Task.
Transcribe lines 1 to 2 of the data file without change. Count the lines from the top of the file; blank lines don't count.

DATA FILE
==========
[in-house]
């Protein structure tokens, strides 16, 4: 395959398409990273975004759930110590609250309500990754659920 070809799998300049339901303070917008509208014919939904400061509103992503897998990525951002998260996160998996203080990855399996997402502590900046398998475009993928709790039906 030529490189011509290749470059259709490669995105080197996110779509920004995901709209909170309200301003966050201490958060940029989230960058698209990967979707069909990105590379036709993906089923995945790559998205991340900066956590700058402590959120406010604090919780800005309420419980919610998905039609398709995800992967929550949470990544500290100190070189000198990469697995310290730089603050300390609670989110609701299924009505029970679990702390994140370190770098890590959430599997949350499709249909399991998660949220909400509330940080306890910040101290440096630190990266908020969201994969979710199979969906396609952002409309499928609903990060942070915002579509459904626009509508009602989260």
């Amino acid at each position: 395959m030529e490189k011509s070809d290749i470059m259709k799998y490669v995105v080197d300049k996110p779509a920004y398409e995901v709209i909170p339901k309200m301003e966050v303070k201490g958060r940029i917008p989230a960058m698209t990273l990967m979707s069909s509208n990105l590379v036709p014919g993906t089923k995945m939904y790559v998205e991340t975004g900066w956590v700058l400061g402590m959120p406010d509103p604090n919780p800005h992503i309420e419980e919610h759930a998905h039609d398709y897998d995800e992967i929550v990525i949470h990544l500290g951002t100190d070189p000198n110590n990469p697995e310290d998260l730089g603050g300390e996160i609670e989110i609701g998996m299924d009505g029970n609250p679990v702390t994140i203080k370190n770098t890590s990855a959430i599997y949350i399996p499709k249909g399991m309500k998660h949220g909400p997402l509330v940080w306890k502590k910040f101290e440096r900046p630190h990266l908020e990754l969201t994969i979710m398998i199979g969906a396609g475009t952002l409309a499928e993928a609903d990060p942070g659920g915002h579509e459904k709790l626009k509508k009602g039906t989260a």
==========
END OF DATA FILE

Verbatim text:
[in-house]
């Protein structure tokens, strides 16, 4: 395959398409990273975004759930110590609250309500990754659920 070809799998300049339901303070917008509208014919939904400061509103992503897998990525951002998260996160998996203080990855399996997402502590900046398998475009993928709790039906 030529490189011509290749470059259709490669995105080197996110779509920004995901709209909170309200301003966050201490958060940029989230960058698209990967979707069909990105590379036709993906089923995945790559998205991340900066956590700058402590959120406010604090919780800005309420419980919610998905039609398709995800992967929550949470990544500290100190070189000198990469697995310290730089603050300390609670989110609701299924009505029970679990702390994140370190770098890590959430599997949350499709249909399991998660949220909400509330940080306890910040101290440096630190990266908020969201994969979710199979969906396609952002409309499928609903990060942070915002579509459904626009509508009602989260």